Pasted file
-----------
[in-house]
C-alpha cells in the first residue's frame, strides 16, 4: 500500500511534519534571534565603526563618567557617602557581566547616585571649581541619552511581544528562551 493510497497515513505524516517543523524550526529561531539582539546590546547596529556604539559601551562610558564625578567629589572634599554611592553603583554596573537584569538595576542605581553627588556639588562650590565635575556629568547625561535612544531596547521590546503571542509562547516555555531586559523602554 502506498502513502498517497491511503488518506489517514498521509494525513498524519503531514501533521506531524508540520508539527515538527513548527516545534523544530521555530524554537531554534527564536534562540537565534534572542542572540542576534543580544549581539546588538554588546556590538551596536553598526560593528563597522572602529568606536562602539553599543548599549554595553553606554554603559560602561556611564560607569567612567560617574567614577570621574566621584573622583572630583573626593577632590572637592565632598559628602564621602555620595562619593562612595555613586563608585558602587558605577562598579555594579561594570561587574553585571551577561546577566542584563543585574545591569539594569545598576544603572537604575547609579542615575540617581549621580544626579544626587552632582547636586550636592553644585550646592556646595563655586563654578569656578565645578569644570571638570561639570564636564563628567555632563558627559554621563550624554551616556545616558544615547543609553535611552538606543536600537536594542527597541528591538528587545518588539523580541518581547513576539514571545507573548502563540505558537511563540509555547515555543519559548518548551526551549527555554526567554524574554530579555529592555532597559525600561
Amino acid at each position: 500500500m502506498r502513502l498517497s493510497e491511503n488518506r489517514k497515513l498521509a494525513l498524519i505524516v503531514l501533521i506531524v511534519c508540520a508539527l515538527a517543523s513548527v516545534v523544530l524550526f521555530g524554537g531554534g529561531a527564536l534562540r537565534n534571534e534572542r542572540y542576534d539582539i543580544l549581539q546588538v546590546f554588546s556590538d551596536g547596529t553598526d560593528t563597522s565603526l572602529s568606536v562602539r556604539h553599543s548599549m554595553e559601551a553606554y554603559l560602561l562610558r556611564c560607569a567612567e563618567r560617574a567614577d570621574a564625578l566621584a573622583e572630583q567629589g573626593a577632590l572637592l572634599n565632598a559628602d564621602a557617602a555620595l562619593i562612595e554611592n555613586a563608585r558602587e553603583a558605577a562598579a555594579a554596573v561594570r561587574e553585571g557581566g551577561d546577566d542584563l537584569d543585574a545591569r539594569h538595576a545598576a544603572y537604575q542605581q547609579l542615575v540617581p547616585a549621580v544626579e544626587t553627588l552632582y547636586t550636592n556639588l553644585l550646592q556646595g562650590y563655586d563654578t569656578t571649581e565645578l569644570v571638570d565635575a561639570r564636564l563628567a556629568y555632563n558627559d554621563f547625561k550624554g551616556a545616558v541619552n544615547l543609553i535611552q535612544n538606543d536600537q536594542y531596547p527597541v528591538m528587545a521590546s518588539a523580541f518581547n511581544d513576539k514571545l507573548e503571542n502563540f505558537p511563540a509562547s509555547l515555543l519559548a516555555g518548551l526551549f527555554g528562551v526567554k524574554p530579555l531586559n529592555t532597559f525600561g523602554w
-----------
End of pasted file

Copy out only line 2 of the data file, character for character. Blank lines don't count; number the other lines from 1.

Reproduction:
C-alpha cells in the first residue's frame, strides 16, 4: 500500500511534519534571534565603526563618567557617602557581566547616585571649581541619552511581544528562551 493510497497515513505524516517543523524550526529561531539582539546590546547596529556604539559601551562610558564625578567629589572634599554611592553603583554596573537584569538595576542605581553627588556639588562650590565635575556629568547625561535612544531596547521590546503571542509562547516555555531586559523602554 502506498502513502498517497491511503488518506489517514498521509494525513498524519503531514501533521506531524508540520508539527515538527513548527516545534523544530521555530524554537531554534527564536534562540537565534534572542542572540542576534543580544549581539546588538554588546556590538551596536553598526560593528563597522572602529568606536562602539553599543548599549554595553553606554554603559560602561556611564560607569567612567560617574567614577570621574566621584573622583572630583573626593577632590572637592565632598559628602564621602555620595562619593562612595555613586563608585558602587558605577562598579555594579561594570561587574553585571551577561546577566542584563543585574545591569539594569545598576544603572537604575547609579542615575540617581549621580544626579544626587552632582547636586550636592553644585550646592556646595563655586563654578569656578565645578569644570571638570561639570564636564563628567555632563558627559554621563550624554551616556545616558544615547543609553535611552538606543536600537536594542527597541528591538528587545518588539523580541518581547513576539514571545507573548502563540505558537511563540509555547515555543519559548518548551526551549527555554526567554524574554530579555529592555532597559525600561